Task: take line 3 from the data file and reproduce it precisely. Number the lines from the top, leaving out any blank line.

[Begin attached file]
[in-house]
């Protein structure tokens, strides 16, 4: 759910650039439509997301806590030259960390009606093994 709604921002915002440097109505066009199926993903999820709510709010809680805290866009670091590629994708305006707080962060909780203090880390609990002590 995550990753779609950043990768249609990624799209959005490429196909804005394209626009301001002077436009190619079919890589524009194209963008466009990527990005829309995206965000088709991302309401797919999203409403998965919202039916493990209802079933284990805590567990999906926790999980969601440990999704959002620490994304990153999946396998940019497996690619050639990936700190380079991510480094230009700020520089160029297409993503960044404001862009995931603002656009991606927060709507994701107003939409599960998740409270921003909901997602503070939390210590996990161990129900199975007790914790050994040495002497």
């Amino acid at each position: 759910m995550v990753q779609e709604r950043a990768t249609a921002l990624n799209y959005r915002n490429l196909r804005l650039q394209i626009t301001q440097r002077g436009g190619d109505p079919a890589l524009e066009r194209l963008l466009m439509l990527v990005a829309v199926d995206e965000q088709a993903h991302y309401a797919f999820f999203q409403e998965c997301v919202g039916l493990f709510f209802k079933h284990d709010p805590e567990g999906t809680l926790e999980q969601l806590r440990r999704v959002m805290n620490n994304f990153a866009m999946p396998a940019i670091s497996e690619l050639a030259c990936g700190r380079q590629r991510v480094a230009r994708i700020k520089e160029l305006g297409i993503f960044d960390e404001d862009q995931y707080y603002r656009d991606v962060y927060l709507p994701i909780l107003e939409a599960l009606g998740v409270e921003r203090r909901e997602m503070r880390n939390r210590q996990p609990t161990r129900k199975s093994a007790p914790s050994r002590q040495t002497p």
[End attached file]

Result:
């Amino acid at each position: 759910m995550v990753q779609e709604r950043a990768t249609a921002l990624n799209y959005r915002n490429l196909r804005l650039q394209i626009t301001q440097r002077g436009g190619d109505p079919a890589l524009e066009r194209l963008l466009m439509l990527v990005a829309v199926d995206e965000q088709a993903h991302y309401a797919f999820f999203q409403e998965c997301v919202g039916l493990f709510f209802k079933h284990d709010p805590e567990g999906t809680l926790e999980q969601l806590r440990r999704v959002m805290n620490n994304f990153a866009m999946p396998a940019i670091s497996e690619l050639a030259c990936g700190r380079q590629r991510v480094a230009r994708i700020k520089e160029l305006g297409i993503f960044d960390e404001d862009q995931y707080y603002r656009d991606v962060y927060l709507p994701i909780l107003e939409a599960l009606g998740v409270e921003r203090r909901e997602m503070r880390n939390r210590q996990p609990t161990r129900k199975s093994a007790p914790s050994r002590q040495t002497p």